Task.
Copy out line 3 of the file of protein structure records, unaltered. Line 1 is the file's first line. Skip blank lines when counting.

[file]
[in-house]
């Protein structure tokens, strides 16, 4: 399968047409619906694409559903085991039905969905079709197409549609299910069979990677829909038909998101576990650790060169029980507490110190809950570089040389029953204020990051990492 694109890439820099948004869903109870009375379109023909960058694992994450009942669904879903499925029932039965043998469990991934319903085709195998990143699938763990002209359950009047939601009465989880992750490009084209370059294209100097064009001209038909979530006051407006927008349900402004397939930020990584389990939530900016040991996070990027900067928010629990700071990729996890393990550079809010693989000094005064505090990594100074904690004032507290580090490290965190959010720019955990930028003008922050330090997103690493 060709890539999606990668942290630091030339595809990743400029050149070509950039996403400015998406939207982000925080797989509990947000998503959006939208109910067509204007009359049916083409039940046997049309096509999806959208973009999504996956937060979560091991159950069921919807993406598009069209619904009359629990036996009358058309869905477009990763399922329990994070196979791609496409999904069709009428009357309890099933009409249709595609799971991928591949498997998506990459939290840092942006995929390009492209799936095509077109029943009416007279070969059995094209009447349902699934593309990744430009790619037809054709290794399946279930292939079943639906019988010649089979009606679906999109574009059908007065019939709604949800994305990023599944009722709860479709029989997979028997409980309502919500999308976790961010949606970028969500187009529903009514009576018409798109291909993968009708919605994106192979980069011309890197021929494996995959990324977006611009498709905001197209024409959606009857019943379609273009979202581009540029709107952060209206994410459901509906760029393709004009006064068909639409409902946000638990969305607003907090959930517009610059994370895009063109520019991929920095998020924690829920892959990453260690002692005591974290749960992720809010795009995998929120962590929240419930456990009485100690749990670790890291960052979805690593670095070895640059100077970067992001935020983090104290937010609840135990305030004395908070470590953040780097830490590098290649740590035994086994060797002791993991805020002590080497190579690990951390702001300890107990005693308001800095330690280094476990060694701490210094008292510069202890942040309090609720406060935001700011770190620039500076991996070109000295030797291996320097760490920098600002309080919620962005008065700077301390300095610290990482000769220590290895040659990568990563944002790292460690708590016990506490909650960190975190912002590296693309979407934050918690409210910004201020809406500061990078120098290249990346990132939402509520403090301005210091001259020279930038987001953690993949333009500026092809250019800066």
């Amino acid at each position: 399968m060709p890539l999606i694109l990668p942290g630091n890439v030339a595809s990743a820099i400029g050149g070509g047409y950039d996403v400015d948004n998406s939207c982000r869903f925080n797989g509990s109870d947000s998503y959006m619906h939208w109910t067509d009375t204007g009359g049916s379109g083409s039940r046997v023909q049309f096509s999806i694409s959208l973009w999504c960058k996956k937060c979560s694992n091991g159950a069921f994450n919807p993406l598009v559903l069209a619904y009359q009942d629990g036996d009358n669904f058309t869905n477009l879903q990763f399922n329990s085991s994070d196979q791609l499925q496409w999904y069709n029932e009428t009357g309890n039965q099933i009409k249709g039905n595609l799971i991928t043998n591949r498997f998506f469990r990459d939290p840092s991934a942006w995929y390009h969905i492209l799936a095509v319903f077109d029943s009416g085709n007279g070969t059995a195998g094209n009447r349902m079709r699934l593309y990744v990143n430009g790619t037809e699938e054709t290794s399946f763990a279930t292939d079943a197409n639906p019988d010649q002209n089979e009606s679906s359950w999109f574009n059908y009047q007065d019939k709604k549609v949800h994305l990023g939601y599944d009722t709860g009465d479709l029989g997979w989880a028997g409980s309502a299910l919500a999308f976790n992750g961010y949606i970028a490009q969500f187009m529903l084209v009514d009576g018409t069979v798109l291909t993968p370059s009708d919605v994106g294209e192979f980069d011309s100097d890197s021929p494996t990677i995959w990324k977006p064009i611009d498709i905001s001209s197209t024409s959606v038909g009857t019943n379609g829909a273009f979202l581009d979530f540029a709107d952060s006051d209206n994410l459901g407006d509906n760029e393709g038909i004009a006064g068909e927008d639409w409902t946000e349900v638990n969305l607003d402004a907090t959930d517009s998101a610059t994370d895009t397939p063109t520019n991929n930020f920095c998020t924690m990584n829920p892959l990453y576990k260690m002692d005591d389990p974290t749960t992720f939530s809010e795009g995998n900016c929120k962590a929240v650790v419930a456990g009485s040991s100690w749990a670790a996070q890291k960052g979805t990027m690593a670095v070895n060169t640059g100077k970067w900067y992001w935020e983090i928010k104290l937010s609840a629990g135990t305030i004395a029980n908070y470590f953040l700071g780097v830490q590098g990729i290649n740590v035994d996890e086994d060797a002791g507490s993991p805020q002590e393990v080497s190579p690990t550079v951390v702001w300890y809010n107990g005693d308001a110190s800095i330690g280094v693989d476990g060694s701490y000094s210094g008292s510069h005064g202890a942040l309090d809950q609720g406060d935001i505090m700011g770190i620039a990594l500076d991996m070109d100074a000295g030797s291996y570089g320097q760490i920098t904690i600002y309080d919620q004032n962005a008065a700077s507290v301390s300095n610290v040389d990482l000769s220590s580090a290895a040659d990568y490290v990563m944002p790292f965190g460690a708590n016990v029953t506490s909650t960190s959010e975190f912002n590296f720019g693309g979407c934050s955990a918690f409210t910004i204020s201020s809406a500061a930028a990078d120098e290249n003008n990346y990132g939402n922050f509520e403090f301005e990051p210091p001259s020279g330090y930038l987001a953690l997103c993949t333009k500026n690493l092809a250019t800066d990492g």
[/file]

């Amino acid at each position: 399968m060709p890539l999606i694109l990668p942290g630091n890439v030339a595809s990743a820099i400029g050149g070509g047409y950039d996403v400015d948004n998406s939207c982000r869903f925080n797989g509990s109870d947000s998503y959006m619906h939208w109910t067509d009375t204007g009359g049916s379109g083409s039940r046997v023909q049309f096509s999806i694409s959208l973009w999504c960058k996956k937060c979560s694992n091991g159950a069921f994450n919807p993406l598009v559903l069209a619904y009359q009942d629990g036996d009358n669904f058309t869905n477009l879903q990763f399922n329990s085991s994070d196979q791609l499925q496409w999904y069709n029932e009428t009357g309890n039965q099933i009409k249709g039905n595609l799971i991928t043998n591949r498997f998506f469990r990459d939290p840092s991934a942006w995929y390009h969905i492209l799936a095509v319903f077109d029943s009416g085709n007279g070969t059995a195998g094209n009447r349902m079709r699934l593309y990744v990143n430009g790619t037809e699938e054709t290794s399946f763990a279930t292939d079943a197409n639906p019988d010649q002209n089979e009606s679906s359950w999109f574009n059908y009047q007065d019939k709604k549609v949800h994305l990023g939601y599944d009722t709860g009465d479709l029989g997979w989880a028997g409980s309502a299910l919500a999308f976790n992750g961010y949606i970028a490009q969500f187009m529903l084209v009514d009576g018409t069979v798109l291909t993968p370059s009708d919605v994106g294209e192979f980069d011309s100097d890197s021929p494996t990677i995959w990324k977006p064009i611009d498709i905001s001209s197209t024409s959606v038909g009857t019943n379609g829909a273009f979202l581009d979530f540029a709107d952060s006051d209206n994410l459901g407006d509906n760029e393709g038909i004009a006064g068909e927008d639409w409902t946000e349900v638990n969305l607003d402004a907090t959930d517009s998101a610059t994370d895009t397939p063109t520019n991929n930020f920095c998020t924690m990584n829920p892959l990453y576990k260690m002692d005591d389990p974290t749960t992720f939530s809010e795009g995998n900016c929120k962590a929240v650790v419930a456990g009485s040991s100690w749990a670790a996070q890291k960052g979805t990027m690593a670095v070895n060169t640059g100077k970067w900067y992001w935020e983090i928010k104290l937010s609840a629990g135990t305030i004395a029980n908070y470590f953040l700071g780097v830490q590098g990729i290649n740590v035994d996890e086994d060797a002791g507490s993991p805020q002590e393990v080497s190579p690990t550079v951390v702001w300890y809010n107990g005693d308001a110190s800095i330690g280094v693989d476990g060694s701490y000094s210094g008292s510069h005064g202890a942040l309090d809950q609720g406060d935001i505090m700011g770190i620039a990594l500076d991996m070109d100074a000295g030797s291996y570089g320097q760490i920098t904690i600002y309080d919620q004032n962005a008065a700077s507290v301390s300095n610290v040389d990482l000769s220590s580090a290895a040659d990568y490290v990563m944002p790292f965190g460690a708590n016990v029953t506490s909650t960190s959010e975190f912002n590296f720019g693309g979407c934050s955990a918690f409210t910004i204020s201020s809406a500061a930028a990078d120098e290249n003008n990346y990132g939402n922050f509520e403090f301005e990051p210091p001259s020279g330090y930038l987001a953690l997103c993949t333009k500026n690493l092809a250019t800066d990492g």